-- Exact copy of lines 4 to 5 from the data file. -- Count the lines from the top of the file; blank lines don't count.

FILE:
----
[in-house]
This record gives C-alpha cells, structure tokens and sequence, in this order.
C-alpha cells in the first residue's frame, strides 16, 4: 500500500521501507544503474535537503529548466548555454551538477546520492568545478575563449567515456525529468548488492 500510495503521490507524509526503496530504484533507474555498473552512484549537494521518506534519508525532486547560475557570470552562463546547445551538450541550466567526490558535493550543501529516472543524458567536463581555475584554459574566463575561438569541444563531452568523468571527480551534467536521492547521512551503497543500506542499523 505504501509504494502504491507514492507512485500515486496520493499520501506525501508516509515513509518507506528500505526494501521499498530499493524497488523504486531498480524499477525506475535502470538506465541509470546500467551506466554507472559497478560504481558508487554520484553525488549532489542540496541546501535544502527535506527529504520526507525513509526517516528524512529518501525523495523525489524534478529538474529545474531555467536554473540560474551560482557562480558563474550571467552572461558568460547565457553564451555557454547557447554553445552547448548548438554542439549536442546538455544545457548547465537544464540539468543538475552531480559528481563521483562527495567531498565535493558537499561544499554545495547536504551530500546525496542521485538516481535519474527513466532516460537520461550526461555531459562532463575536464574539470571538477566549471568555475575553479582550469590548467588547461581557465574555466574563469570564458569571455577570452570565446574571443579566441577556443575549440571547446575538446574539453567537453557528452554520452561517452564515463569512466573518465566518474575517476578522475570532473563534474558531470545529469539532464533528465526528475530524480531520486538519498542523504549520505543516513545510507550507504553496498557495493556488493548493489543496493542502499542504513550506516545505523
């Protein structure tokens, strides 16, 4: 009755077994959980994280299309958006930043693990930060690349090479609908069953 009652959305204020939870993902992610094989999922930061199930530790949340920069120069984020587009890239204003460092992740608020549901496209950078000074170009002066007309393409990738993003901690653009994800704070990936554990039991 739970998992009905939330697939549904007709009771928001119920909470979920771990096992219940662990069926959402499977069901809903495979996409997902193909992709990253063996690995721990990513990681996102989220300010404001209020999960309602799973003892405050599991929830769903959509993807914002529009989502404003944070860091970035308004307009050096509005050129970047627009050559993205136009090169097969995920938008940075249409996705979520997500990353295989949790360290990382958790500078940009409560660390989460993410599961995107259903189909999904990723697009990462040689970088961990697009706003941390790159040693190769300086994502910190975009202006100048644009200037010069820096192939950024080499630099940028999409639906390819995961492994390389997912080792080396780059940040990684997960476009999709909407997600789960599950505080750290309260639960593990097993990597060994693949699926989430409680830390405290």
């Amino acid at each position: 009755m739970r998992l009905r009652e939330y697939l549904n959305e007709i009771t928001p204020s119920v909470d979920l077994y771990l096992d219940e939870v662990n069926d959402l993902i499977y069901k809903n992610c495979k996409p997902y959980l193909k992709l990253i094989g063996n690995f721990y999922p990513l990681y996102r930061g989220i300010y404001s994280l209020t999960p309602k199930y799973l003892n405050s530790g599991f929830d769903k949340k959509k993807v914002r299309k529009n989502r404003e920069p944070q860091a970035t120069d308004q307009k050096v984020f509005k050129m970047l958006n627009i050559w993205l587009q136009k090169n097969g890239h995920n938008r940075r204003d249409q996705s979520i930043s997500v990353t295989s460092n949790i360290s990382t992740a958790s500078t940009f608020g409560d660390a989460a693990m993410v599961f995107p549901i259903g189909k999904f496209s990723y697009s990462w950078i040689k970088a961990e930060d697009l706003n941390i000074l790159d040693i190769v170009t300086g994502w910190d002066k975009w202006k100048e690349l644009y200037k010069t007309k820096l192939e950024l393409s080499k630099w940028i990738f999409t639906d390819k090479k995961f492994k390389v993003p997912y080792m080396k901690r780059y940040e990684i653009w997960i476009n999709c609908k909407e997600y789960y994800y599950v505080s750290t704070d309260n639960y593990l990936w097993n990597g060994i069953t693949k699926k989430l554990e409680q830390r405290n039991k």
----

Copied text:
């Protein structure tokens, strides 16, 4: 009755077994959980994280299309958006930043693990930060690349090479609908069953 009652959305204020939870993902992610094989999922930061199930530790949340920069120069984020587009890239204003460092992740608020549901496209950078000074170009002066007309393409990738993003901690653009994800704070990936554990039991 739970998992009905939330697939549904007709009771928001119920909470979920771990096992219940662990069926959402499977069901809903495979996409997902193909992709990253063996690995721990990513990681996102989220300010404001209020999960309602799973003892405050599991929830769903959509993807914002529009989502404003944070860091970035308004307009050096509005050129970047627009050559993205136009090169097969995920938008940075249409996705979520997500990353295989949790360290990382958790500078940009409560660390989460993410599961995107259903189909999904990723697009990462040689970088961990697009706003941390790159040693190769300086994502910190975009202006100048644009200037010069820096192939950024080499630099940028999409639906390819995961492994390389997912080792080396780059940040990684997960476009999709909407997600789960599950505080750290309260639960593990097993990597060994693949699926989430409680830390405290």
């Amino acid at each position: 009755m739970r998992l009905r009652e939330y697939l549904n959305e007709i009771t928001p204020s119920v909470d979920l077994y771990l096992d219940e939870v662990n069926d959402l993902i499977y069901k809903n992610c495979k996409p997902y959980l193909k992709l990253i094989g063996n690995f721990y999922p990513l990681y996102r930061g989220i300010y404001s994280l209020t999960p309602k199930y799973l003892n405050s530790g599991f929830d769903k949340k959509k993807v914002r299309k529009n989502r404003e920069p944070q860091a970035t120069d308004q307009k050096v984020f509005k050129m970047l958006n627009i050559w993205l587009q136009k090169n097969g890239h995920n938008r940075r204003d249409q996705s979520i930043s997500v990353t295989s460092n949790i360290s990382t992740a958790s500078t940009f608020g409560d660390a989460a693990m993410v599961f995107p549901i259903g189909k999904f496209s990723y697009s990462w950078i040689k970088a961990e930060d697009l706003n941390i000074l790159d040693i190769v170009t300086g994502w910190d002066k975009w202006k100048e690349l644009y200037k010069t007309k820096l192939e950024l393409s080499k630099w940028i990738f999409t639906d390819k090479k995961f492994k390389v993003p997912y080792m080396k901690r780059y940040e990684i653009w997960i476009n999709c609908k909407e997600y789960y994800y599950v505080s750290t704070d309260n639960y593990l990936w097993n990597g060994i069953t693949k699926k989430l554990e409680q830390r405290n039991k």